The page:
A creative example of this is the conclusion that eating ice cream causes shark attacks. A survey in most areas would show that as ice cream sales increase, the number of shark attacks increases. The reality is these variables are both related to a third variable (temperature). In the summer, with higher temperatures, both ice cream sales and shark attack cases (because more people go in the water) would be expected to increase independently of each other.

Accurate vs. Precise: These words are often used as synonyms, but have specific meanings in science. Accuracy is a measure of how close the data is to the real value and precision is a measure of how repeatable the measurement is.

12 Responses to Words you need

  1. MRaj

    My 7th grader is doing a science fair project in plant science.
    The idea is to check worm tea prepared from recycled house hold waste worm compost is better for plant growth in hydroponic system compared to the regular nutrient mix (other variable) and water (control – without any nutrients added). She started her worm composting 3 months back. She is planing for 3 replicate in each group and measure the plant length in every 3 days for 20 days. Set up is using
    Control and Experimental group with 9 seeds of black eyed peas and 9 seeds of Okra/ Mung Bean.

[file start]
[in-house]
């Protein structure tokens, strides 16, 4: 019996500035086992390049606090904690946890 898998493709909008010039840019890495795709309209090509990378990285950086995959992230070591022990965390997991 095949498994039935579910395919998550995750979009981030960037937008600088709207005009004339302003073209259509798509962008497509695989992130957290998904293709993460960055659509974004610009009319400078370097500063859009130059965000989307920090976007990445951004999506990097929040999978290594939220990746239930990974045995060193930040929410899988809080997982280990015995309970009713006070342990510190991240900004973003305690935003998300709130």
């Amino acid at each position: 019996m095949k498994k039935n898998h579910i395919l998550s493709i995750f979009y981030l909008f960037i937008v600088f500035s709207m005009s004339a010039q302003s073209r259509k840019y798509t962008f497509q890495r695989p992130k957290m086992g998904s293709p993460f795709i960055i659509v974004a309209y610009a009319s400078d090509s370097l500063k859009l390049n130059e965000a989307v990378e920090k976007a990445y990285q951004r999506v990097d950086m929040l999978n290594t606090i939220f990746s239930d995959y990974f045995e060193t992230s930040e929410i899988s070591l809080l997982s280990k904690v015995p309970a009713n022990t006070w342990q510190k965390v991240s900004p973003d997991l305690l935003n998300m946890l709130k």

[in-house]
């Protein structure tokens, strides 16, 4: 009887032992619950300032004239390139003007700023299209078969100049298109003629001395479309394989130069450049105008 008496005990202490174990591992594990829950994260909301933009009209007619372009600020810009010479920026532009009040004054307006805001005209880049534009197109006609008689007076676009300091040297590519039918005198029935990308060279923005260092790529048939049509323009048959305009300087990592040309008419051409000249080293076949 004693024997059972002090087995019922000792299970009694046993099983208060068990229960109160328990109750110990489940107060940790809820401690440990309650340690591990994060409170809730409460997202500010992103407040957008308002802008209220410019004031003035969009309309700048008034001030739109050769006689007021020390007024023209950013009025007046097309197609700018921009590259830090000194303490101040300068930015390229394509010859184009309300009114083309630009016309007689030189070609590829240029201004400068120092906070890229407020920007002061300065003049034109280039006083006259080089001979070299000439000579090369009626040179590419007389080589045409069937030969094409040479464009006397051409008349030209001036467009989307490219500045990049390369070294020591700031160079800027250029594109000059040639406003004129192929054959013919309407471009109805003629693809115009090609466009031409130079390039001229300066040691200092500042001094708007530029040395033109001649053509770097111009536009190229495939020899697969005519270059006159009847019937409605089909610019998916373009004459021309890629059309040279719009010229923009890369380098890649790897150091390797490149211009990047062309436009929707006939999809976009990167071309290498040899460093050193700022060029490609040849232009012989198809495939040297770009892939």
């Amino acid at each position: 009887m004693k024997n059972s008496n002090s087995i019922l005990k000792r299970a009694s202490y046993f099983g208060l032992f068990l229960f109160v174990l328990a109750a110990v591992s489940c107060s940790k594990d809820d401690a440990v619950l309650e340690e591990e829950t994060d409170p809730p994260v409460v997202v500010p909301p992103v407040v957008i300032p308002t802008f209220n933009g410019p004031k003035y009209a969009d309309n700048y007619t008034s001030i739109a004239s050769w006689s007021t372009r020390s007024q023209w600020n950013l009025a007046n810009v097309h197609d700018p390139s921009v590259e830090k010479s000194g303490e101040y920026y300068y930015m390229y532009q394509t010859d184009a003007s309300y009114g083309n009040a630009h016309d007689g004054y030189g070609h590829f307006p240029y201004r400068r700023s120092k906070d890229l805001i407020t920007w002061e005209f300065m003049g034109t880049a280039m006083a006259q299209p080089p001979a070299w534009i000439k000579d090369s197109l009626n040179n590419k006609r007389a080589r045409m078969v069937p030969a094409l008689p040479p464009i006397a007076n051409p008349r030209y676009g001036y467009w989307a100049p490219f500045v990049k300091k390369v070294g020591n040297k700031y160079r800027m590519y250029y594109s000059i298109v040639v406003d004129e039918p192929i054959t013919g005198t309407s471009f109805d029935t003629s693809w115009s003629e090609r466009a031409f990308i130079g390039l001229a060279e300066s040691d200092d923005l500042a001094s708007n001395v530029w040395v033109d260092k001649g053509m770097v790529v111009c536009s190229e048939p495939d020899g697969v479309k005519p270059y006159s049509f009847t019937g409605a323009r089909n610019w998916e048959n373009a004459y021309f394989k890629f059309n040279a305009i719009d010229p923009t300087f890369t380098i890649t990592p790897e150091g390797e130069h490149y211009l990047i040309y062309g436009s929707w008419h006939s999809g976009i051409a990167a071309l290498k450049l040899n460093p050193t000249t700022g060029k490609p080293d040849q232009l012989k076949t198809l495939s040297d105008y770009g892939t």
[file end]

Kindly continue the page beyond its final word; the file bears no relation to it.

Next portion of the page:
Like that the 3 replicate will have 27 Black eyed peas and 27 Okra/Mung Bean seeds.
    How she can prepare the data table?

    • Dr. Maille Lyons

      I recommend time (in days) gas columns across the top of the table; and rows for each of (1a) control peas, (1b) experimental peas, (2a) control beans, (2b) experimental beans. In each box she can list the plant length measured for each of three replicates (OR the average).

      • MRaj

        Thank you for your reply. Do you think this is a good project for a 7th grader?
        If she is using TTest analysis, she has to do that with Control vs Experiment 1 , Control vs Experiment 2, and Experiment1 vs Experiment2 to identify which is significantly better?

      • MRaj

        My girl’s experiment is progressing. But some how the plant in water shows more growth than NPK solution. Vermicompost is showing better than both of them. What would be the reason for NPK showing less growth than water? She took 3 measurement every 4 days. Now all the seeds attached to the stem is dried or utilized by the plant. No we can expect less growth in water? She has no idea how she can explain the fact like NPK and water is showing almost same growth? If I have your email, I can send you the data sheet.


  2. inferno

    My science fair project was to determine if color affected heat absorbed. I built three popsicle stick houses and I painted one black, one white, and one pink. I set the houses outside on a sunny day and compared the temperatures inside each of the houses after an hour.

    I need qualitative observations. I felt the houses at the end of the experiment. I’m not sure what other observations I should have. Thanks!

    • Dr. Maille Lyons